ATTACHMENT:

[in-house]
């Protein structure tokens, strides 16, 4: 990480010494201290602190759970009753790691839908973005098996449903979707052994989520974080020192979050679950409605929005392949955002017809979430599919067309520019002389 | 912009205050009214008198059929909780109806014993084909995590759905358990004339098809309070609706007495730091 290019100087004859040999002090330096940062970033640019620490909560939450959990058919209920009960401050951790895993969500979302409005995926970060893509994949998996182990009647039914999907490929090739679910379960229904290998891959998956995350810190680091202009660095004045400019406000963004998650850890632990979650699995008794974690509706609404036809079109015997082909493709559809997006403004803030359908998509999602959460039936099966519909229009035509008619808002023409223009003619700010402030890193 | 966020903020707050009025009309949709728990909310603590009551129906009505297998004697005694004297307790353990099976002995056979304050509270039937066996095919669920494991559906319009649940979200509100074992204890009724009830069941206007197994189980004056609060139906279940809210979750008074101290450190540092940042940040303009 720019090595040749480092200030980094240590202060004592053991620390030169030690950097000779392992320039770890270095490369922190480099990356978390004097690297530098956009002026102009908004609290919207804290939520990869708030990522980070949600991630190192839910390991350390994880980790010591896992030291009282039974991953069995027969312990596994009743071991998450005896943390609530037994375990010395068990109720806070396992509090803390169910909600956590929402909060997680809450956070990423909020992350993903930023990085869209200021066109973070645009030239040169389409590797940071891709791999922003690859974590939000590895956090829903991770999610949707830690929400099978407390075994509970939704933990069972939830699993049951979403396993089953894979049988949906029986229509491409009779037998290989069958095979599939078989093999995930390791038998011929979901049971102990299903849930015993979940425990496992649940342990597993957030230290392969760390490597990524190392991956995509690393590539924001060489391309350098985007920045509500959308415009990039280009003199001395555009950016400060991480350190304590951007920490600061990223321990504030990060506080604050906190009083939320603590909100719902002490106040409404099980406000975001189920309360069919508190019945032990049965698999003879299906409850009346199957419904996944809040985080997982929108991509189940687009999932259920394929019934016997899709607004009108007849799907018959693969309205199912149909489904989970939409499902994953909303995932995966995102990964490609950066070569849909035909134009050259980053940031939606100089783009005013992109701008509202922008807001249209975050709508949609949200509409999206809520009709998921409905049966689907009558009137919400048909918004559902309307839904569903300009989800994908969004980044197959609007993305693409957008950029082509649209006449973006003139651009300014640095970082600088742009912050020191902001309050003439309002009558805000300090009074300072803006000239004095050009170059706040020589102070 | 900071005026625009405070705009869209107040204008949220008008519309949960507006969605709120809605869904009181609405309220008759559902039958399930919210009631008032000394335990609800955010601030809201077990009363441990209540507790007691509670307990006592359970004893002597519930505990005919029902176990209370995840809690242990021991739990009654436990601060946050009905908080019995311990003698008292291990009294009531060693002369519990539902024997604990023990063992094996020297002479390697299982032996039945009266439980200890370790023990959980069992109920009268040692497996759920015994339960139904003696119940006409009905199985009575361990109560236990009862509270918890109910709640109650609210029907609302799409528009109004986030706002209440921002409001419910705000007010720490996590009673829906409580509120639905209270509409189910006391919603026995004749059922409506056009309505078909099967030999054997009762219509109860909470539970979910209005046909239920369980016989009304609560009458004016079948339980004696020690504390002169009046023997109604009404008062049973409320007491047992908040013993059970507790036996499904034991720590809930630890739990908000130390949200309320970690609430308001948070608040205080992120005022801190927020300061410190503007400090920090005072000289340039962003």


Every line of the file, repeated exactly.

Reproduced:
[in-house]
């Protein structure tokens, strides 16, 4: 990480010494201290602190759970009753790691839908973005098996449903979707052994989520974080020192979050679950409605929005392949955002017809979430599919067309520019002389 | 912009205050009214008198059929909780109806014993084909995590759905358990004339098809309070609706007495730091 290019100087004859040999002090330096940062970033640019620490909560939450959990058919209920009960401050951790895993969500979302409005995926970060893509994949998996182990009647039914999907490929090739679910379960229904290998891959998956995350810190680091202009660095004045400019406000963004998650850890632990979650699995008794974690509706609404036809079109015997082909493709559809997006403004803030359908998509999602959460039936099966519909229009035509008619808002023409223009003619700010402030890193 | 966020903020707050009025009309949709728990909310603590009551129906009505297998004697005694004297307790353990099976002995056979304050509270039937066996095919669920494991559906319009649940979200509100074992204890009724009830069941206007197994189980004056609060139906279940809210979750008074101290450190540092940042940040303009 720019090595040749480092200030980094240590202060004592053991620390030169030690950097000779392992320039770890270095490369922190480099990356978390004097690297530098956009002026102009908004609290919207804290939520990869708030990522980070949600991630190192839910390991350390994880980790010591896992030291009282039974991953069995027969312990596994009743071991998450005896943390609530037994375990010395068990109720806070396992509090803390169910909600956590929402909060997680809450956070990423909020992350993903930023990085869209200021066109973070645009030239040169389409590797940071891709791999922003690859974590939000590895956090829903991770999610949707830690929400099978407390075994509970939704933990069972939830699993049951979403396993089953894979049988949906029986229509491409009779037998290989069958095979599939078989093999995930390791038998011929979901049971102990299903849930015993979940425990496992649940342990597993957030230290392969760390490597990524190392991956995509690393590539924001060489391309350098985007920045509500959308415009990039280009003199001395555009950016400060991480350190304590951007920490600061990223321990504030990060506080604050906190009083939320603590909100719902002490106040409404099980406000975001189920309360069919508190019945032990049965698999003879299906409850009346199957419904996944809040985080997982929108991509189940687009999932259920394929019934016997899709607004009108007849799907018959693969309205199912149909489904989970939409499902994953909303995932995966995102990964490609950066070569849909035909134009050259980053940031939606100089783009005013992109701008509202922008807001249209975050709508949609949200509409999206809520009709998921409905049966689907009558009137919400048909918004559902309307839904569903300009989800994908969004980044197959609007993305693409957008950029082509649209006449973006003139651009300014640095970082600088742009912050020191902001309050003439309002009558805000300090009074300072803006000239004095050009170059706040020589102070 | 900071005026625009405070705009869209107040204008949220008008519309949960507006969605709120809605869904009181609405309220008759559902039958399930919210009631008032000394335990609800955010601030809201077990009363441990209540507790007691509670307990006592359970004893002597519930505990005919029902176990209370995840809690242990021991739990009654436990601060946050009905908080019995311990003698008292291990009294009531060693002369519990539902024997604990023990063992094996020297002479390697299982032996039945009266439980200890370790023990959980069992109920009268040692497996759920015994339960139904003696119940006409009905199985009575361990109560236990009862509270918890109910709640109650609210029907609302799409528009109004986030706002209440921002409001419910705000007010720490996590009673829906409580509120639905209270509409189910006391919603026995004749059922409506056009309505078909099967030999054997009762219509109860909470539970979910209005046909239920369980016989009304609560009458004016079948339980004696020690504390002169009046023997109604009404008062049973409320007491047992908040013993059970507790036996499904034991720590809930630890739990908000130390949200309320970690609430308001948070608040205080992120005022801190927020300061410190503007400090920090005072000289340039962003």